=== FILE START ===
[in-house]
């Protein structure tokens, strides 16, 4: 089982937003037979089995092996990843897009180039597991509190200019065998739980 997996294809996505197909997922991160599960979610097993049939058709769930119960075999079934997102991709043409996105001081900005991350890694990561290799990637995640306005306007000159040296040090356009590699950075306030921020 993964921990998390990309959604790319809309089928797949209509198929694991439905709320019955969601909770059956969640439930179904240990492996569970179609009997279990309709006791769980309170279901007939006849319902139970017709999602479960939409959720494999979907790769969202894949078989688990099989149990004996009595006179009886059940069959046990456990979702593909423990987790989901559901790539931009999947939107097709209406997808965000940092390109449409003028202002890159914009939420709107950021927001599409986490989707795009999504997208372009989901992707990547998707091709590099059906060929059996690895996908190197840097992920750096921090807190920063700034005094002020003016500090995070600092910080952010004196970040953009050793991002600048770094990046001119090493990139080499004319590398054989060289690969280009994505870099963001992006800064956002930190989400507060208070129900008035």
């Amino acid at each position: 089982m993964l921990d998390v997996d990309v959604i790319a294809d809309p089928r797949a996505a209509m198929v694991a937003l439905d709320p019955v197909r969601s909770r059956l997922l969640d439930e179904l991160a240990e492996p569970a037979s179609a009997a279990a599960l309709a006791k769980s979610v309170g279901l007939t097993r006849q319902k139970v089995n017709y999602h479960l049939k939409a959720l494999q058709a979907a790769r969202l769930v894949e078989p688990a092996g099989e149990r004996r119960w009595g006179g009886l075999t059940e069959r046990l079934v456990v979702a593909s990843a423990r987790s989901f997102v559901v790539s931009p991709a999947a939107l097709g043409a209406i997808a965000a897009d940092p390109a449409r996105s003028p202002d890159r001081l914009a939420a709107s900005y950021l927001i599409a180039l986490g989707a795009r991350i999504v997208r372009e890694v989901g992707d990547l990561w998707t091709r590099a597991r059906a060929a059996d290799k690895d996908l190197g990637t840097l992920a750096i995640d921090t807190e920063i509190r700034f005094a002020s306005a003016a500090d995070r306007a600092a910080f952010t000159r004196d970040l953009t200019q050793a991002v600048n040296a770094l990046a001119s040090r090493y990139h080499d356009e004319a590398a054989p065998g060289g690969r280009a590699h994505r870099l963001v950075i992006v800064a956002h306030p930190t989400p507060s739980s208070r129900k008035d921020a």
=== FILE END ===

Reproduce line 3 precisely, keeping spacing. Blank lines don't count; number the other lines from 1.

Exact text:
């Amino acid at each position: 089982m993964l921990d998390v997996d990309v959604i790319a294809d809309p089928r797949a996505a209509m198929v694991a937003l439905d709320p019955v197909r969601s909770r059956l997922l969640d439930e179904l991160a240990e492996p569970a037979s179609a009997a279990a599960l309709a006791k769980s979610v309170g279901l007939t097993r006849q319902k139970v089995n017709y999602h479960l049939k939409a959720l494999q058709a979907a790769r969202l769930v894949e078989p688990a092996g099989e149990r004996r119960w009595g006179g009886l075999t059940e069959r046990l079934v456990v979702a593909s990843a423990r987790s989901f997102v559901v790539s931009p991709a999947a939107l097709g043409a209406i997808a965000a897009d940092p390109a449409r996105s003028p202002d890159r001081l914009a939420a709107s900005y950021l927001i599409a180039l986490g989707a795009r991350i999504v997208r372009e890694v989901g992707d990547l990561w998707t091709r590099a597991r059906a060929a059996d290799k690895d996908l190197g990637t840097l992920a750096i995640d921090t807190e920063i509190r700034f005094a002020s306005a003016a500090d995070r306007a600092a910080f952010t000159r004196d970040l953009t200019q050793a991002v600048n040296a770094l990046a001119s040090r090493y990139h080499d356009e004319a590398a054989p065998g060289g690969r280009a590699h994505r870099l963001v950075i992006v800064a956002h306030p930190t989400p507060s739980s208070r129900k008035d921020a």